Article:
Academic Search Engine Optimisation
Writing about web page http://dx.doi.org/10.3998/3336451.0013.305
I've linked to this article: J. Beel and B Gipp, 'Academic Search Engine Spam and Google Scholar's Resilience Against it', Journal of Electronic Publishing, 13 (3), 2010
The article discusses possibilities for academic search engine optimisation, and what happens when this becomes spamming activity. It has a very neat description of how people go about spamming search engines, and it considers some of the ways that scholars can manipulate academic search engines.
If (like me) you aren't already aware of all these nefarious techniques, then the article will be an eye-opener! The researchers experimented on Google Scholar, using the following approaches:
- "When creating an article, an author might place invisible text in it. This way, the article later might appear more relevant for certain keyword searches than it actually is."
- "A researcher could modify his own or someone else’s article and upload it to the Web. Modifications could include the addition of additional references, keywords, or advertisements."
- "A manipulating researcher could create complete fake papers that cite his or her own articles, to increase rankings, reputation, and visibility."
I find it interesting that three of the sites they used in their manipulation were Mendeley, Academia.edu and ResearchGate. I've blogged about these sites and their ilk before and I've suggested to researchers that having details about their work on these sites would help them raise their profiles on the Web. The article says that only the papers uploaded to academia.edu were crawled and indexed by Google Scholar... which is kind of good news for the robustness of Google Scholar. And also an indication that for those searching for full text versions of articles on the web that they should go directly to the kinds of sites which might hold them (I do recommend Mendeley), and not only rely on search engines.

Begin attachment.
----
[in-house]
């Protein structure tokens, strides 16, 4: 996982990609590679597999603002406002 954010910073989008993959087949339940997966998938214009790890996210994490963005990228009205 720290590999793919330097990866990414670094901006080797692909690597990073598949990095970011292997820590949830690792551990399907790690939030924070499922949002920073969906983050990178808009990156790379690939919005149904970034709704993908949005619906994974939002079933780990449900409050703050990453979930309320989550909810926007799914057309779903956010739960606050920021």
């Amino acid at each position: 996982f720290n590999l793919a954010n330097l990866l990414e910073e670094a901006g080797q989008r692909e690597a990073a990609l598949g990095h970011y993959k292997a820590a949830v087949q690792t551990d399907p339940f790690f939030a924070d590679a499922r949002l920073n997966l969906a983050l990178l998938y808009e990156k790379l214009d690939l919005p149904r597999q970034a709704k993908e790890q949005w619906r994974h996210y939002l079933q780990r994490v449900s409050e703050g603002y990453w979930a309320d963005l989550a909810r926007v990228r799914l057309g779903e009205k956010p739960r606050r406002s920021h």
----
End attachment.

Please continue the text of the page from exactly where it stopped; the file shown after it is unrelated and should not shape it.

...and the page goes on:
After reading this article, I want to know how to go about modifying a journal article after it has been published (including those not your own!), in order to add references. The authors didn't go into detail about how to do that, but you can imagine the havoc it would play with Google Scholar's citation scores if we were all doing it!
I note that the authors described the journal 'Epidemiology' as "a reputable journal by the publisher JSTOR". JSTOR is not a publisher, it is a content aggregator. 'Epidemiology' is published by Wolters Kluwer. It probably takes a librarian to know this, and I wonder whether it is relevant anyway. It could be a deliberate faux pas on the part of the authors, because it kind of illustrates their point that people don't know where content online is coming from! And the authors are right that a journal available on JSTOR is a reputable academic title.
The discussion section of the paper describes that it is a lot of effort to spam academic search engines, that the benefit is not immediate or measurable for academics, and that academics are unlikely to undertake such work because their reputation is so valuable and could be permanently damaged if a search engine were to ban all his/her articles once spamming activity was discovered. The authors raise the matter of whether a journal or conference might engage in search engine spamming: they don't mention academic institutions, but I believe that Universities could also have a motivation.
I do worry about where we draw the line between authors or journals raising their profile in legitimage ways, and where spamming begins. I have long advised authors to include key words in their article titles because of the way journal indexing tools work in ranking results, and this seems to me to make good sense from both a "discovery optimisation" point of view and from an academic accuracy perspective. I also believe that self-citation is a good idea, in that I think false modesty is pointless and potentially damaging, but authors ought to know whether their earlier work is relevant to their latest article or not, and how well such practice is accepted in their own field and therefore be able to self-cite with caution.
The big question about all such profile raising practices, for me, is how far should we go? This article doesn't give the answer, but it describes an awful lot more about what could be done. They also conclude by suggesting: "the academic community needs to decide what actions are appropriate and when academic search engine optimization ends and academic search engine spam begins."